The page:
For the second Sunday running today 21st December, I have had a Grey Wagtail call a hard "tszcikk" and fly overhead over Lowestoft London Road north at 12.40pm from the QD roof over to Sports Direct roof on the east side. Shopping at Asda, I had to dash back to get the camera and was delighted to see a Harbour Seal lying on the mud at very low tide. It spent a lot of the time looking at me occasionally for around 30 minutes, it would move with its propelled by it's "flippers" towards the water and I finally left it as it swam in the water poking its head up looking at me!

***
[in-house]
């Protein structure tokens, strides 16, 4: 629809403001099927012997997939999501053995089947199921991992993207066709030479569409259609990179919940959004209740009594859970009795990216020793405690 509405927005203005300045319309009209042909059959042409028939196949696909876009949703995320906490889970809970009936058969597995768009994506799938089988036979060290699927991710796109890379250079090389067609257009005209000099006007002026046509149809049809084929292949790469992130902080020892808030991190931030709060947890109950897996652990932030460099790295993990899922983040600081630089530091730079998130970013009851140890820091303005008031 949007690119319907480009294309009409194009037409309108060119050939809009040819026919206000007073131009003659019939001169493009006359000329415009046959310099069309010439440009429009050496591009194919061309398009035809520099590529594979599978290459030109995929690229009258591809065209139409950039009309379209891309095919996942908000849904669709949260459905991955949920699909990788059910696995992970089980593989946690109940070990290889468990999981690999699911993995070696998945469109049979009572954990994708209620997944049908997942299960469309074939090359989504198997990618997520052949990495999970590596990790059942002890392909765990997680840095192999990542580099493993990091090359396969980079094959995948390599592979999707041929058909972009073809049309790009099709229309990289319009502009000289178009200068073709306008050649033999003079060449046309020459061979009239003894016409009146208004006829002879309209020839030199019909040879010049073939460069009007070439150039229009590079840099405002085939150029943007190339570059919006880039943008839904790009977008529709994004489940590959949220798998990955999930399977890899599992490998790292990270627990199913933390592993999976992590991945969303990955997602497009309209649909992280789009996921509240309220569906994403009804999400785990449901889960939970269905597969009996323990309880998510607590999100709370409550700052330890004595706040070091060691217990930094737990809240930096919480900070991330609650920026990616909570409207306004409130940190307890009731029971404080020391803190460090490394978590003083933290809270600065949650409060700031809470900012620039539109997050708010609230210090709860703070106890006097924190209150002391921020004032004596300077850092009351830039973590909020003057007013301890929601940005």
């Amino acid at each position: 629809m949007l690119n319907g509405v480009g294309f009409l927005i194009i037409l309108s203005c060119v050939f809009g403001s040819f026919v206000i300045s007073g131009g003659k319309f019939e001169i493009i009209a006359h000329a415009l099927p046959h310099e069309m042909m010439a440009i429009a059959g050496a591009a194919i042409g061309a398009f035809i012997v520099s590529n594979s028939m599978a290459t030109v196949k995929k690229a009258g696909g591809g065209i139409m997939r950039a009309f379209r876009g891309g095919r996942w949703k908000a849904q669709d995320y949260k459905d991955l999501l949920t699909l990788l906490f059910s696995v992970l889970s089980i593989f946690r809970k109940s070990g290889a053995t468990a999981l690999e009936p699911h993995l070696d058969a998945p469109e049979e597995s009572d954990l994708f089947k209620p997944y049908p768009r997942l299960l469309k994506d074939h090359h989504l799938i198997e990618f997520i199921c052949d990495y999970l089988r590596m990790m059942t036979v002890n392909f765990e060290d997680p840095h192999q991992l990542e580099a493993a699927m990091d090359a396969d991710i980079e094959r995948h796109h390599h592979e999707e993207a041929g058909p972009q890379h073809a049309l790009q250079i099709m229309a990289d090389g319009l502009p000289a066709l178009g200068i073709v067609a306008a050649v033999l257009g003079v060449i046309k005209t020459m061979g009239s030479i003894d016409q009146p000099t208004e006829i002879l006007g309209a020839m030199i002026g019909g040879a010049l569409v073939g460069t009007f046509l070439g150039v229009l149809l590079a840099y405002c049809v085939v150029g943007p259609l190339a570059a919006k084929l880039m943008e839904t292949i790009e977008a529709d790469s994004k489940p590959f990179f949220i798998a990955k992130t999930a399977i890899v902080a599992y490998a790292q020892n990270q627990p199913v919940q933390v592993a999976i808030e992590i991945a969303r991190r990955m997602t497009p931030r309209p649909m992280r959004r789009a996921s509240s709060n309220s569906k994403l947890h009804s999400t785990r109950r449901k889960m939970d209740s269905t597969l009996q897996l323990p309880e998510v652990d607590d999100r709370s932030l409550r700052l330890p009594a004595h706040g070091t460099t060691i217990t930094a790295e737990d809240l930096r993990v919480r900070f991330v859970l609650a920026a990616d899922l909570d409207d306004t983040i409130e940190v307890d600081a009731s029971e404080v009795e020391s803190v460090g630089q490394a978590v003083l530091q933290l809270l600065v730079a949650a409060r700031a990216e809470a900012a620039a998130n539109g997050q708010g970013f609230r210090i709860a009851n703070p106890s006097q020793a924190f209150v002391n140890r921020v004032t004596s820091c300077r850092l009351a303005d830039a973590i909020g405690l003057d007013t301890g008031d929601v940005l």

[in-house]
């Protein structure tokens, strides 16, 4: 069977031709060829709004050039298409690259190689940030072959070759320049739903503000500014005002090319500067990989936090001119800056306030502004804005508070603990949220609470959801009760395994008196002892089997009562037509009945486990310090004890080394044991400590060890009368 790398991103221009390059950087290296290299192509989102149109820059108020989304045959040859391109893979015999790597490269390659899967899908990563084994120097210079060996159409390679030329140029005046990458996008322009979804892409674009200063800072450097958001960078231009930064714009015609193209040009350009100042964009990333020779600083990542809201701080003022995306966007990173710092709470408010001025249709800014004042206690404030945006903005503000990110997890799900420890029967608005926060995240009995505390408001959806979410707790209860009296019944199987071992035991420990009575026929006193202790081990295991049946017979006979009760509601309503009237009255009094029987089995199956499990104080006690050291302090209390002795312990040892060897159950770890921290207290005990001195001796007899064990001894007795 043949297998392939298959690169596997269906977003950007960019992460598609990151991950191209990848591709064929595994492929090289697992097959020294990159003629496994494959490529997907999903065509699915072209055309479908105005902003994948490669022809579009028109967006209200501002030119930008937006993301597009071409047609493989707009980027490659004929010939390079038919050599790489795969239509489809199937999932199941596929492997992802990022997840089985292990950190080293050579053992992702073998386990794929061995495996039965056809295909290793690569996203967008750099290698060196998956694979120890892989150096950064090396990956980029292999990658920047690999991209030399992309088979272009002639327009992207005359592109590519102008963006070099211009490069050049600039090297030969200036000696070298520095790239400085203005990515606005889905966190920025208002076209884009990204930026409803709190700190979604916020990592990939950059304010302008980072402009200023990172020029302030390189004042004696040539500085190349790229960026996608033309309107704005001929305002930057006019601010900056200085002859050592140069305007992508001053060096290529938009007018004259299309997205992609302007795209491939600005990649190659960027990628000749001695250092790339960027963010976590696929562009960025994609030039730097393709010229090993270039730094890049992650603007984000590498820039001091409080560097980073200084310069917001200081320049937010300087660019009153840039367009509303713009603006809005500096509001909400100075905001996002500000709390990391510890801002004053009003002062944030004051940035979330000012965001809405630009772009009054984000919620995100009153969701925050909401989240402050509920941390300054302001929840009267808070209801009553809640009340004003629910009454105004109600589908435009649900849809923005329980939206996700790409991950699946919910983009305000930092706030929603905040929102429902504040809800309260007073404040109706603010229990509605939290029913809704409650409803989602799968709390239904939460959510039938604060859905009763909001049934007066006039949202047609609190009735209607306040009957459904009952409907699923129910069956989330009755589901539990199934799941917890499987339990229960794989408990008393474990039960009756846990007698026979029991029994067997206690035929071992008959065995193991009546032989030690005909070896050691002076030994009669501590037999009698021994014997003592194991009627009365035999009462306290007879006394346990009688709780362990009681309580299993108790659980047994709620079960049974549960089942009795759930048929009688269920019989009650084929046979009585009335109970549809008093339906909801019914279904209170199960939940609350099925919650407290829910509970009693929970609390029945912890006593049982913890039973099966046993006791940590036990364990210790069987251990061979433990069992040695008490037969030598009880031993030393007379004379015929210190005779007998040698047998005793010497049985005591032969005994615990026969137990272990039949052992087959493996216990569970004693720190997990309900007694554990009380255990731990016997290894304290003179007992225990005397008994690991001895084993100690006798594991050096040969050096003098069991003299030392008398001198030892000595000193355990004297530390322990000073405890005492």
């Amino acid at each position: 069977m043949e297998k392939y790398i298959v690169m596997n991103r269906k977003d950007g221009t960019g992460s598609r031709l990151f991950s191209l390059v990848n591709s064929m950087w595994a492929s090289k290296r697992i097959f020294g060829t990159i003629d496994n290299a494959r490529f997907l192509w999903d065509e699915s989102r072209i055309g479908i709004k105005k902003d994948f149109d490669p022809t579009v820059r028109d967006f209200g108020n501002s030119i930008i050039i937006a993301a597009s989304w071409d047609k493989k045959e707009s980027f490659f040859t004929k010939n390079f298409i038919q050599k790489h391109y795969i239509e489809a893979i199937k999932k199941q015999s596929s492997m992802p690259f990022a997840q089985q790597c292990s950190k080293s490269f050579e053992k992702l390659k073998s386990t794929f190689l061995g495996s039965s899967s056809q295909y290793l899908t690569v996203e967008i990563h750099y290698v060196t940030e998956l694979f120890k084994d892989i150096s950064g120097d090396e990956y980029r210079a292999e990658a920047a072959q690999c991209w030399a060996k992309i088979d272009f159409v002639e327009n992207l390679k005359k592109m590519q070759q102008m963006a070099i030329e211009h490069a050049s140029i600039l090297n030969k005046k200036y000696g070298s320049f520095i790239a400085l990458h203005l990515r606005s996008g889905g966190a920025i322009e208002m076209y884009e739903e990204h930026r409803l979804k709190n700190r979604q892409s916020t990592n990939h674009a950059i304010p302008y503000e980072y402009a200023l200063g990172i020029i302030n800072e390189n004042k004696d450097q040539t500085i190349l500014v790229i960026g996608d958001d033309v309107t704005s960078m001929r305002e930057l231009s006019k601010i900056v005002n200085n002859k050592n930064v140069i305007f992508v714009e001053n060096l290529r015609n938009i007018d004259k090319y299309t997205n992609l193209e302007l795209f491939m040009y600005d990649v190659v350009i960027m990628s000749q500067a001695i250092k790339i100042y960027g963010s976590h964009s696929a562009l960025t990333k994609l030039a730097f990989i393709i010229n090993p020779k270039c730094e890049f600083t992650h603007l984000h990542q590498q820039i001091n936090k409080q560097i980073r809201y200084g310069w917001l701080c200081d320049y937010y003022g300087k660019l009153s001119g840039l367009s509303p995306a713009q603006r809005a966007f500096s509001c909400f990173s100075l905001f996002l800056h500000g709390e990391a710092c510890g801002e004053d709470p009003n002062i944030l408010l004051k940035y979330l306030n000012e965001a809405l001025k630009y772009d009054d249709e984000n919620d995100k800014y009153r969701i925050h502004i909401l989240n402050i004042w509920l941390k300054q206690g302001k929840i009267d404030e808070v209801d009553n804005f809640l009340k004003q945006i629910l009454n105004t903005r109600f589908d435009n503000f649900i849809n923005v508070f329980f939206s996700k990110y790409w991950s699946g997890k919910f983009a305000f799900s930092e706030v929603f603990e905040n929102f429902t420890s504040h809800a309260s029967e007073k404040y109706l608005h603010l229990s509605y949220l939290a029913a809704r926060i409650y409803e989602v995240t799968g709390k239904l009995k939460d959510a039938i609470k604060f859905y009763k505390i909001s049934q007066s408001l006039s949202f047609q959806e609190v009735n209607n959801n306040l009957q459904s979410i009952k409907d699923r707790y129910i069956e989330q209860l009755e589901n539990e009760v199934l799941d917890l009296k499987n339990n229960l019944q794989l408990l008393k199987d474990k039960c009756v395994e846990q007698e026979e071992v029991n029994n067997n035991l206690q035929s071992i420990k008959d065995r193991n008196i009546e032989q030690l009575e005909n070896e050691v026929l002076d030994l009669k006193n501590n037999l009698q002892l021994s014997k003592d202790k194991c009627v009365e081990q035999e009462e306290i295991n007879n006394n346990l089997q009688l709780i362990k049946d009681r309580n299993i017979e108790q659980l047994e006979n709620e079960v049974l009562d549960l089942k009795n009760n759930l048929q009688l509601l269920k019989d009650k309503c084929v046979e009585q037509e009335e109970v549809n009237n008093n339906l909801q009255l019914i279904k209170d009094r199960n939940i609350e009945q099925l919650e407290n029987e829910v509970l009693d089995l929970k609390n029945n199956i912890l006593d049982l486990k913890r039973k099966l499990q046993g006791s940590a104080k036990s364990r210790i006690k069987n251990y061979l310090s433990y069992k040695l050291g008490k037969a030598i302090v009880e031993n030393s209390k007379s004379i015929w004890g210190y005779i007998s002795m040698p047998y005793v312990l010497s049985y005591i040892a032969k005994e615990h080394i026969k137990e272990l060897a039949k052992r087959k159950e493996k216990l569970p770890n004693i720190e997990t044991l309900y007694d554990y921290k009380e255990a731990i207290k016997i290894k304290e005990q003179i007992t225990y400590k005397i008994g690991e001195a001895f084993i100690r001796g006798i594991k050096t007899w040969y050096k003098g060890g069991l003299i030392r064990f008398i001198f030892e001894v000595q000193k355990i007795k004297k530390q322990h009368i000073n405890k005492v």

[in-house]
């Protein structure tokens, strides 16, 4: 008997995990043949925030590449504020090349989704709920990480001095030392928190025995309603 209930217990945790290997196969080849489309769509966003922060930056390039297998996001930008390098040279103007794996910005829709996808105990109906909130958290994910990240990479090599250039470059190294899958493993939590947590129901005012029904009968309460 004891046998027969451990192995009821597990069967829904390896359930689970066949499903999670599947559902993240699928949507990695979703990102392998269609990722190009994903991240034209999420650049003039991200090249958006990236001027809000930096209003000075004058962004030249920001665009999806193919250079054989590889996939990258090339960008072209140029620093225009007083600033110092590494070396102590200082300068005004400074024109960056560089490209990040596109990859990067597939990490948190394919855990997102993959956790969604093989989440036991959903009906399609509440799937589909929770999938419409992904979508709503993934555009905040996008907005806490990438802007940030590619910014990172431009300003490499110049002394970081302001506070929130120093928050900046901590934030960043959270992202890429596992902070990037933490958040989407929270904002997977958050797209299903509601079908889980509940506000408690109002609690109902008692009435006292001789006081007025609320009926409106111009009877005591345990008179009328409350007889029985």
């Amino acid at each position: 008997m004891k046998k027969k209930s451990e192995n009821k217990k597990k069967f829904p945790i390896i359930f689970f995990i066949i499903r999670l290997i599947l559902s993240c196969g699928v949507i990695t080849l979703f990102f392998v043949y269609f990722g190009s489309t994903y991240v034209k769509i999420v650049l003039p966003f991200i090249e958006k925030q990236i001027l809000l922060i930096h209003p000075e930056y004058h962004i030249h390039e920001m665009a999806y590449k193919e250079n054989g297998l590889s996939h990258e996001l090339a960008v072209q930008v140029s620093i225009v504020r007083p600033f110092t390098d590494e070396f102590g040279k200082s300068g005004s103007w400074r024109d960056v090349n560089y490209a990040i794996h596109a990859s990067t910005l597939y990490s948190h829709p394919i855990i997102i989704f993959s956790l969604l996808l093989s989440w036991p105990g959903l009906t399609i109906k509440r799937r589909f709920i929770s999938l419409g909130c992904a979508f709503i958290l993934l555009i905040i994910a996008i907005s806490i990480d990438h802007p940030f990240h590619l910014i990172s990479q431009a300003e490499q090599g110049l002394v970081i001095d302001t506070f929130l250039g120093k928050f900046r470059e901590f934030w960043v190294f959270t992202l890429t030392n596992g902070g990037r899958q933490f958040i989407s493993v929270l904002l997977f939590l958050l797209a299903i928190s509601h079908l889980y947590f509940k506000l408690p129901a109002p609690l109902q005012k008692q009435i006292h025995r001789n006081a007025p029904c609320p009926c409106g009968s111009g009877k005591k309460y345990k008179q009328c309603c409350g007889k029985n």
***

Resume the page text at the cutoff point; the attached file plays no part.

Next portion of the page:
I must confess that Trumpeter Swans way back 44 years ago first got me interested in birds. My parents used to have old copies of the National Geographic magazine and one edition featured some stunning shots of Trumpeter Swans in America. I was fascinated by these birds and when I was allocated with a Swan picture (and a pink background! at infant school, I knew they weren't the same species I'd seen in the National Geographic magazine- see the "About me" section opposite!). I was therefore very keen to twitch the Boyton birds even though they were almost certainly escapes and the species isn't a long distance migrant. So on Saturday 20th December, I made the pilgrimage down to Boyton Marshes and having negotiated the confusing signage or lack of at Tunstall village, I eventually reached the barn with the metal sculpture turned off left down the lane and took the second left down to the reserve car park. Somebody leaving said there were no parking spaces at the end but when I drove down there, there were 2! having parked up I walked along the flooded meadows observing c30 Teal and c120 Wigeon on the pools. I met Barry W, who said it was around 10 minutes walk along the river bank. I also said a quick hello to Roy M and walked due south then a little west. I joined a throng of birders looking out over a kale field where around 60 Swans could be seen. 58 of them were Mutes but by the left hand end of the pool. I could see first 1 and then 2 Trumpeter Swans. Superb birds appearing slightly (10%) smaller than the Mute's, all black quite long and angular bill with a lovely red line along the lower mandible which showed even more of a characteristic striking red colour when they were feeding when you could see the more of the red colour showing inside the mouth. The birds were unfortunately at the back of the flock, quite distant and they kept loosely together, firstly with one asleep and one feeding and then they slowly walked left and even further away. They then walked back one back on, whilst the other slightly smaller bird hunkered down and promptly fell asleep. Some other newly interested birders were pleased to be shown the birds through my scope and I hope these birds engender a lasting interest in birds for them, as it did me! Walking back, I saw 2 Little Egrets walking about looking for food in a muddy field. A great trip and realisation of another ambition this year in seeing certain species (Franklin's Gull was the other having missed it in 1977, 37 years ago when I was starting birding). Travelling onto North Warren as usual no sign of the Beans although they must have been around c220 Barnacle Geese and around 15 White- fronted Geese at least in the far fields.